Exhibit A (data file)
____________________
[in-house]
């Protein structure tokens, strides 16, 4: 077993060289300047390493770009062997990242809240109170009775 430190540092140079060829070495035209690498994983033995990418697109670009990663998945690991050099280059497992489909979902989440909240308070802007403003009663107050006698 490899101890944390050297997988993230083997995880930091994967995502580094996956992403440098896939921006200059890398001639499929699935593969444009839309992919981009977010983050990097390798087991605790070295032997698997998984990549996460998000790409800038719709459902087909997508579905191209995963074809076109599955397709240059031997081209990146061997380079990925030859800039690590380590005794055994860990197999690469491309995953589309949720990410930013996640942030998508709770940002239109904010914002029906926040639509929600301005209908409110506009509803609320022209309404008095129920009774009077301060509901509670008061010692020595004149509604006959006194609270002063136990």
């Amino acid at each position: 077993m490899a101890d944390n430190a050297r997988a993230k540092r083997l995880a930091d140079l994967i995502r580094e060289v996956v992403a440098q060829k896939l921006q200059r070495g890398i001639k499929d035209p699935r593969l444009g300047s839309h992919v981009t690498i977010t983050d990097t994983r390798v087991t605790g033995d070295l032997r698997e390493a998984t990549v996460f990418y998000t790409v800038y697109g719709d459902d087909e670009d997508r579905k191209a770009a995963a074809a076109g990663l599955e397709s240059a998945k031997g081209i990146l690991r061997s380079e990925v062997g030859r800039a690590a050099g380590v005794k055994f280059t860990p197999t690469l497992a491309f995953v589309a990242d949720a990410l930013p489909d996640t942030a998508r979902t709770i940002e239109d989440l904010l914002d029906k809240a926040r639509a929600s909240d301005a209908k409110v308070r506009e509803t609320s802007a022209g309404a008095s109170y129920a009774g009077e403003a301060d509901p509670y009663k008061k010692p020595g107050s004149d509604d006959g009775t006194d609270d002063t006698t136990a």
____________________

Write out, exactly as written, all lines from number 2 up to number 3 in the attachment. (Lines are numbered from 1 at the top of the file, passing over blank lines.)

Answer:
């Protein structure tokens, strides 16, 4: 077993060289300047390493770009062997990242809240109170009775 430190540092140079060829070495035209690498994983033995990418697109670009990663998945690991050099280059497992489909979902989440909240308070802007403003009663107050006698 490899101890944390050297997988993230083997995880930091994967995502580094996956992403440098896939921006200059890398001639499929699935593969444009839309992919981009977010983050990097390798087991605790070295032997698997998984990549996460998000790409800038719709459902087909997508579905191209995963074809076109599955397709240059031997081209990146061997380079990925030859800039690590380590005794055994860990197999690469491309995953589309949720990410930013996640942030998508709770940002239109904010914002029906926040639509929600301005209908409110506009509803609320022209309404008095129920009774009077301060509901509670008061010692020595004149509604006959006194609270002063136990």
């Amino acid at each position: 077993m490899a101890d944390n430190a050297r997988a993230k540092r083997l995880a930091d140079l994967i995502r580094e060289v996956v992403a440098q060829k896939l921006q200059r070495g890398i001639k499929d035209p699935r593969l444009g300047s839309h992919v981009t690498i977010t983050d990097t994983r390798v087991t605790g033995d070295l032997r698997e390493a998984t990549v996460f990418y998000t790409v800038y697109g719709d459902d087909e670009d997508r579905k191209a770009a995963a074809a076109g990663l599955e397709s240059a998945k031997g081209i990146l690991r061997s380079e990925v062997g030859r800039a690590a050099g380590v005794k055994f280059t860990p197999t690469l497992a491309f995953v589309a990242d949720a990410l930013p489909d996640t942030a998508r979902t709770i940002e239109d989440l904010l914002d029906k809240a926040r639509a929600s909240d301005a209908k409110v308070r506009e509803t609320s802007a022209g309404a008095s109170y129920a009774g009077e403003a301060d509901p509670y009663k008061k010692p020595g107050s004149d509604d006959g009775t006194d609270d002063t006698t136990a």